It’s tough these days for politicians to be against government transparency. With technology widely available, large majorities of Americans have decided that governments — which theoretically work for them, the taxpayer — should be as open and accessible as possible. And, with the Internet, that can be quite open as Albuquerque Mayor R.J. Berry has shown.
Unfortunately, when one is running for Congress, they have a need for grandstanding and appearing to be “for the people” when they are not. Enter Eric Griego and SB 30. SB 30, introduced by Sen. Sander Rue would simply enshrine in law that information currently available at New Mexico’s Sunshine Portal, will continue to be made available under future administrations.
Sounds like a slam-dunk, right? Not for Griego the opportunist. He submitted and convinced his fellow Democrats to support a floor amendment to create “a directory of all employee positions of every person, corporation or entity with which the state contracts, identified by position title, salary and the name of the individual that holds the position.”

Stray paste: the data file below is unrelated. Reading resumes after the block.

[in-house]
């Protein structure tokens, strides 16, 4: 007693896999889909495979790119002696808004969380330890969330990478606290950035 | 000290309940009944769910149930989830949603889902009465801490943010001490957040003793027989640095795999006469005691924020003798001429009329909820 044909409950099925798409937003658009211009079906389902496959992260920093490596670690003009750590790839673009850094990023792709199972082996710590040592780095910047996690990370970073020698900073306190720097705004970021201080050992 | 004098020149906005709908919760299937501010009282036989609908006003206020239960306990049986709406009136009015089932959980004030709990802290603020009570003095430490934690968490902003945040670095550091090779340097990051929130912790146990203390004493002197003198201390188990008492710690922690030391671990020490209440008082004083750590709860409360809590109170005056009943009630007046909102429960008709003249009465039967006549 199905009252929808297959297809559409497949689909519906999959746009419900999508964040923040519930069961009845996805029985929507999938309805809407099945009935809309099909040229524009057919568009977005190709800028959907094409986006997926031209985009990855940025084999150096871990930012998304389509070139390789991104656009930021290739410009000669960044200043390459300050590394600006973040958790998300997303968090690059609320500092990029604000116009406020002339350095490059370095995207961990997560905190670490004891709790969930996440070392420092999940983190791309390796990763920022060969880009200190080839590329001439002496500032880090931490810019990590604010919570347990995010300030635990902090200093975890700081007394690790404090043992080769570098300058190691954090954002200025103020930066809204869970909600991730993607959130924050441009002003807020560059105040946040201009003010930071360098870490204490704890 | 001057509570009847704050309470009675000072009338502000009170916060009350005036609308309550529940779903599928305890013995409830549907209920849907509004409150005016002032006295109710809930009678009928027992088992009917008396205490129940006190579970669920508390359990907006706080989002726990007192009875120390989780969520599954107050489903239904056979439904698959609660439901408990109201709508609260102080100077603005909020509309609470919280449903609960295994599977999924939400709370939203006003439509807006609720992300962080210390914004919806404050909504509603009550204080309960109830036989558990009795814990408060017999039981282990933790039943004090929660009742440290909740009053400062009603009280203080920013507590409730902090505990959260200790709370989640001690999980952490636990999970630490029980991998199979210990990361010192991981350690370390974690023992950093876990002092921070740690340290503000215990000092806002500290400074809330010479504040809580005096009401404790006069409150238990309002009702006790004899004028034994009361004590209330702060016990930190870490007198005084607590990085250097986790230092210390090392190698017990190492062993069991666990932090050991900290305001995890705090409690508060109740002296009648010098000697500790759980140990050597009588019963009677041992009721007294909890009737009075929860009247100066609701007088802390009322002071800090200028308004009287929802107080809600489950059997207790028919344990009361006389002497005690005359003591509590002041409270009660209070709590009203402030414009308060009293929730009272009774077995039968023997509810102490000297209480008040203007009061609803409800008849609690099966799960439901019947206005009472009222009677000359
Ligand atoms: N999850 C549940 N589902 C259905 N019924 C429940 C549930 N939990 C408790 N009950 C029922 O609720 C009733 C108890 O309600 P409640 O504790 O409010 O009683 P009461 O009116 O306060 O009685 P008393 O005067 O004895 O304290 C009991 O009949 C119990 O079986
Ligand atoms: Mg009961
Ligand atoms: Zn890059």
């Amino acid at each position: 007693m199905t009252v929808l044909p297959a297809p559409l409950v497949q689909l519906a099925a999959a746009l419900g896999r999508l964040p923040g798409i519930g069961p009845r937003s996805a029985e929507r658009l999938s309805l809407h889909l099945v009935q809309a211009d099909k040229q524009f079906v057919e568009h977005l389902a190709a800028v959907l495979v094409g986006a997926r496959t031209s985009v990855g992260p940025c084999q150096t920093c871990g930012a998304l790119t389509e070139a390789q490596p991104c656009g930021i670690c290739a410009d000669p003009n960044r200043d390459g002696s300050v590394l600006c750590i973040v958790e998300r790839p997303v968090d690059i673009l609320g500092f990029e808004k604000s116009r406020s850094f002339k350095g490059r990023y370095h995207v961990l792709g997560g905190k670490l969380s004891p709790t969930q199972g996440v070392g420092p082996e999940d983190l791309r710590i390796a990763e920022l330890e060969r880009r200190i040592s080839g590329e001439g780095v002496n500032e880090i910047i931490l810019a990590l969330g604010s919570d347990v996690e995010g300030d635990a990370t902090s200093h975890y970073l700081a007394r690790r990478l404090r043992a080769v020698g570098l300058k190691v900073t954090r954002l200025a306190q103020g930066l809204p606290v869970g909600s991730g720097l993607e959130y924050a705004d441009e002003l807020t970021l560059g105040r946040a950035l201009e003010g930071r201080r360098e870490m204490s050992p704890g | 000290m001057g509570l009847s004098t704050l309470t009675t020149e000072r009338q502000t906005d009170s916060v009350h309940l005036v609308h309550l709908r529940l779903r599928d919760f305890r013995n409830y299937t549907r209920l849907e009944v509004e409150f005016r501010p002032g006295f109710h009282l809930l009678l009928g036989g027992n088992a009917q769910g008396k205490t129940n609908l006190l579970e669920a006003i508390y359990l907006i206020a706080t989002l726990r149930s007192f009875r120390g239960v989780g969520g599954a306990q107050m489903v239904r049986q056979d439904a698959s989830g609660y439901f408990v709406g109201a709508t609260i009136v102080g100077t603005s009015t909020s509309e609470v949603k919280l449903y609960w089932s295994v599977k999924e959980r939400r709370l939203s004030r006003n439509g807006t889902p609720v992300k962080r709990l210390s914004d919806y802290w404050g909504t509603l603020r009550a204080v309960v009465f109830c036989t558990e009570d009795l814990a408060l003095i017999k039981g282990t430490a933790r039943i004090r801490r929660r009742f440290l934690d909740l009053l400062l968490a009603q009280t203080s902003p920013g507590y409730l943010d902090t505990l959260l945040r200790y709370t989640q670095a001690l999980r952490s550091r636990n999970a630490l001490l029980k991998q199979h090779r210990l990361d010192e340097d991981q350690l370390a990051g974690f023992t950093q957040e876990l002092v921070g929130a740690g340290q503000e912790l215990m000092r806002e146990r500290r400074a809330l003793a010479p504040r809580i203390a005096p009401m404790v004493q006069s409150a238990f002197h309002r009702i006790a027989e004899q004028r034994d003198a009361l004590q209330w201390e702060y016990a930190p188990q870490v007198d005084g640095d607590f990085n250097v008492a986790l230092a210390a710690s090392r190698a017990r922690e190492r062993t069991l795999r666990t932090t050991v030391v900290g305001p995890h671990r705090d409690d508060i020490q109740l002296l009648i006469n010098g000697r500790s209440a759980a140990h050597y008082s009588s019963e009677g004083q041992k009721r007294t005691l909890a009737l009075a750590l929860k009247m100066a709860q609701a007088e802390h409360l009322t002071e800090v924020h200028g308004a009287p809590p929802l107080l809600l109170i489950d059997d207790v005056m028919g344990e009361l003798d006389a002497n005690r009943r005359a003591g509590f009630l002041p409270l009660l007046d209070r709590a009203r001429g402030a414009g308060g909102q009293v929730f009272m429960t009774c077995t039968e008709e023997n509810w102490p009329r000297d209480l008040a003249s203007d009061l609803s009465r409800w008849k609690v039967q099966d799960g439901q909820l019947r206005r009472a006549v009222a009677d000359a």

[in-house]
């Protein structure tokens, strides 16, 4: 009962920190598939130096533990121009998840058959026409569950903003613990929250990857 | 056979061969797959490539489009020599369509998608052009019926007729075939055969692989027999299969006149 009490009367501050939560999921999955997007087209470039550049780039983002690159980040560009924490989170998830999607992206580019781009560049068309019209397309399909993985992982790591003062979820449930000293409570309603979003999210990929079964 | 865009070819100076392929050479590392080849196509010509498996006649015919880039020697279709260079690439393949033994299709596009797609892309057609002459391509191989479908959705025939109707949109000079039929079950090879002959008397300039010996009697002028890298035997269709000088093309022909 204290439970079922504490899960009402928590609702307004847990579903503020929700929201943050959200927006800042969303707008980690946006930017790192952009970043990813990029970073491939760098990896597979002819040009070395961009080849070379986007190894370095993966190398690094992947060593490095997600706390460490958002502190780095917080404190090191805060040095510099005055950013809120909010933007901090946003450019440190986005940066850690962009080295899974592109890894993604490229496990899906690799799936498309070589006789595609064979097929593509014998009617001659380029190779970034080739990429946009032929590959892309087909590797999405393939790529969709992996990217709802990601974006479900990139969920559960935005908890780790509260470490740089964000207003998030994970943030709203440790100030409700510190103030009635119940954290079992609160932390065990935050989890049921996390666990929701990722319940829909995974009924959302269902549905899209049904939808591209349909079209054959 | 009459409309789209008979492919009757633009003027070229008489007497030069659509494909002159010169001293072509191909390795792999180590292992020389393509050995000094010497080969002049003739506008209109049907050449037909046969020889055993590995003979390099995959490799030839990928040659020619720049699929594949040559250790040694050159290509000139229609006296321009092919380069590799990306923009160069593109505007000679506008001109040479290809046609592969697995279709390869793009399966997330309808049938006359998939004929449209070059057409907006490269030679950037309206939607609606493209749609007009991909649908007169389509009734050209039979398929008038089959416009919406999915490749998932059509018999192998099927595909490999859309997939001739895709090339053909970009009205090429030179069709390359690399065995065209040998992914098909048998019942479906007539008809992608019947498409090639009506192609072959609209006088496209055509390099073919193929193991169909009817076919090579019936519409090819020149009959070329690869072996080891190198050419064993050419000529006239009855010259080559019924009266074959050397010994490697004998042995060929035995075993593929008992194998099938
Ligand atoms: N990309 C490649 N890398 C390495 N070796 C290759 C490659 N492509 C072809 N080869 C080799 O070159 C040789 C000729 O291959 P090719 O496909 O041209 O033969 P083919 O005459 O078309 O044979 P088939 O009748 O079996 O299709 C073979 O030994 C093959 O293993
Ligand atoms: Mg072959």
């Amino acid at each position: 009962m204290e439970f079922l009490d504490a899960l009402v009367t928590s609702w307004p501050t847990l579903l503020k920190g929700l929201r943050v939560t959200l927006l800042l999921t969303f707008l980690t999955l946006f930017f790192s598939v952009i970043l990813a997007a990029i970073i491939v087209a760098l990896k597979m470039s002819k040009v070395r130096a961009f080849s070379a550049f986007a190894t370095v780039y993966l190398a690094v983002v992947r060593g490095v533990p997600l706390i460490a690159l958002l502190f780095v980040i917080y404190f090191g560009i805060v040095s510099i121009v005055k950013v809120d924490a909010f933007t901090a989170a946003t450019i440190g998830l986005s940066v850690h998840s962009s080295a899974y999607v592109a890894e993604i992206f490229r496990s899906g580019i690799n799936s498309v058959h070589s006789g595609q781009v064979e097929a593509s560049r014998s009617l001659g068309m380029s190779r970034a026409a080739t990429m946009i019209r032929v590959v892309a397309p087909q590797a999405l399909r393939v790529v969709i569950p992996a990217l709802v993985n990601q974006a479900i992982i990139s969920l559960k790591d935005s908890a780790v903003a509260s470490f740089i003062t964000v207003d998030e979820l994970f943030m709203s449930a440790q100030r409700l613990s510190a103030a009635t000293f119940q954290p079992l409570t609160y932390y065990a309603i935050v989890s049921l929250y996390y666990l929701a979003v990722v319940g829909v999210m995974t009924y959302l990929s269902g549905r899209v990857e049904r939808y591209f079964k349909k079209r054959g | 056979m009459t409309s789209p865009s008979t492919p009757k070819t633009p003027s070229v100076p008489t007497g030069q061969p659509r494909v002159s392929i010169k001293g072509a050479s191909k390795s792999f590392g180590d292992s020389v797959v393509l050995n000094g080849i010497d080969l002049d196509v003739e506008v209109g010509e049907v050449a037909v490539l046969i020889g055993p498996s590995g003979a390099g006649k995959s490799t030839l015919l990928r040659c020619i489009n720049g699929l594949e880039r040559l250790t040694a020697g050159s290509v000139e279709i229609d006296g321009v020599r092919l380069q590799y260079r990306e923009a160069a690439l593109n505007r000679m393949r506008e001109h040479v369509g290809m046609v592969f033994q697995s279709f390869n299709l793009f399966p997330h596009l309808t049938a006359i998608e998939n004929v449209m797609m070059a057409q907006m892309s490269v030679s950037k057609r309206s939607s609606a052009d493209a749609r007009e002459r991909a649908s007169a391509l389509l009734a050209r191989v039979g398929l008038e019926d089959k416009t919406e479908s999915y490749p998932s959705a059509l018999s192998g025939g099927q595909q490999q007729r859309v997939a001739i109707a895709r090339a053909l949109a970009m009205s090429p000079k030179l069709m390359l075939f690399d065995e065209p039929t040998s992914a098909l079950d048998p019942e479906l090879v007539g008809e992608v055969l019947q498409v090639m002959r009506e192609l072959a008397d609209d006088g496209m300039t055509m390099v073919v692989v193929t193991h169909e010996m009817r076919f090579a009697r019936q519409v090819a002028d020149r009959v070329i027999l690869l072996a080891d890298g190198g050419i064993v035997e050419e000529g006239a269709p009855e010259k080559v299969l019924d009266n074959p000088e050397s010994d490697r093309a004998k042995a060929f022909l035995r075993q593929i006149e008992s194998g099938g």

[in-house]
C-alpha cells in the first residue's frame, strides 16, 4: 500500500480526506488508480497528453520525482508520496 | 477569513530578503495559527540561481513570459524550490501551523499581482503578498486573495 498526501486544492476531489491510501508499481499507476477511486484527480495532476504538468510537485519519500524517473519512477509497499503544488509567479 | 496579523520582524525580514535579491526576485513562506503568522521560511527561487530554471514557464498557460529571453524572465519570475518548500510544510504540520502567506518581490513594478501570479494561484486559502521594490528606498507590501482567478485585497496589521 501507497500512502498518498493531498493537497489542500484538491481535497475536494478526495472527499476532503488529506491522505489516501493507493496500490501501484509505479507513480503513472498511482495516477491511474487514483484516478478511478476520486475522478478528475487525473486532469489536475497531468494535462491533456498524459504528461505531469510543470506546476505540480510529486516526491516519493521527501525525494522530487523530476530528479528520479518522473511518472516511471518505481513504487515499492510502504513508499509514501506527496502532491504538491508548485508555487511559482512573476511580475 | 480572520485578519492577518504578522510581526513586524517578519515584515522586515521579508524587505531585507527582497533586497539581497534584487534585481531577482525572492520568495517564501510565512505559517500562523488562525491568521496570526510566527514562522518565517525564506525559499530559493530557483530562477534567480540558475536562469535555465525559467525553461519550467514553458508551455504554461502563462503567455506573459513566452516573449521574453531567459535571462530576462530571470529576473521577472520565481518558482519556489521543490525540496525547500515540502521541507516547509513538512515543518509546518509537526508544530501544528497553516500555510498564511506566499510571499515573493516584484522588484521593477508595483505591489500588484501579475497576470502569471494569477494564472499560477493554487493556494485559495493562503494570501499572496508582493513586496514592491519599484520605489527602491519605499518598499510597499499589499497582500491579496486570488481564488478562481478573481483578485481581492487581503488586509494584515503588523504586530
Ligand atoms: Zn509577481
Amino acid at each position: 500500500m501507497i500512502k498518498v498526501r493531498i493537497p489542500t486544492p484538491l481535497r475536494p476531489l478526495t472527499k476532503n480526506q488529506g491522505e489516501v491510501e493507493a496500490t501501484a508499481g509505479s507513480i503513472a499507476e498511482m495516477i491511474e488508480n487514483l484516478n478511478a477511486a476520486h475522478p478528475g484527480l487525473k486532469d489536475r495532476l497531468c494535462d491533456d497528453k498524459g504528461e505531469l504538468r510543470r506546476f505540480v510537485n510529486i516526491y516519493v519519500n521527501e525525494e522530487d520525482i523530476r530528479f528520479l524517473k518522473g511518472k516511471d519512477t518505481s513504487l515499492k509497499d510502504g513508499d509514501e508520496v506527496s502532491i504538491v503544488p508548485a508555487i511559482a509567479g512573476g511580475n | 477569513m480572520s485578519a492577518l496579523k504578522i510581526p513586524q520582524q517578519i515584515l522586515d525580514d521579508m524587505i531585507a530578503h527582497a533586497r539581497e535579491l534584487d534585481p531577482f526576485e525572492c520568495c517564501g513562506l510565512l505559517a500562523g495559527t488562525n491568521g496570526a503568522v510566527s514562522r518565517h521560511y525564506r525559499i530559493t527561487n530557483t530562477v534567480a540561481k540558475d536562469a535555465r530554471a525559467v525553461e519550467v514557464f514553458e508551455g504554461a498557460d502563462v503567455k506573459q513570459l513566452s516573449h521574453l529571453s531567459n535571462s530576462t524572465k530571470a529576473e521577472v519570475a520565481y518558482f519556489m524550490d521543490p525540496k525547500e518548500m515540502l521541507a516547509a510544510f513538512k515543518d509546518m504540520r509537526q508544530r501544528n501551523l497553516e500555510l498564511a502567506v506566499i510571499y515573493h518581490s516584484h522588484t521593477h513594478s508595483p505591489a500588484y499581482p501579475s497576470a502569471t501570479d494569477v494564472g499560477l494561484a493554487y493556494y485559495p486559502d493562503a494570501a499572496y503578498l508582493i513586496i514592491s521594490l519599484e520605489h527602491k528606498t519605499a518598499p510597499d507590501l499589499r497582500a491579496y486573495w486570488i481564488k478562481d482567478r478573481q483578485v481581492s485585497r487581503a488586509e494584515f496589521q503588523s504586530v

For starters, this amendment would represent an administrative nightmare for New Mexico government and businesses alike. Imagine the state buying or leasing police cars from Ford. Do we really need to know everyone that works for those companies? What if General Electric provides some “renewable energy” for the state? Issues abound (like, how often does this list need to be updated?) and, more importantly, the employees of these businesses (and the hundreds of smaller ones that contract with New Mexico) are not government workers and therefore are not subject to the same level of transparency.
So, Griego may claim that he wants transparency and open government, but the reality is much different.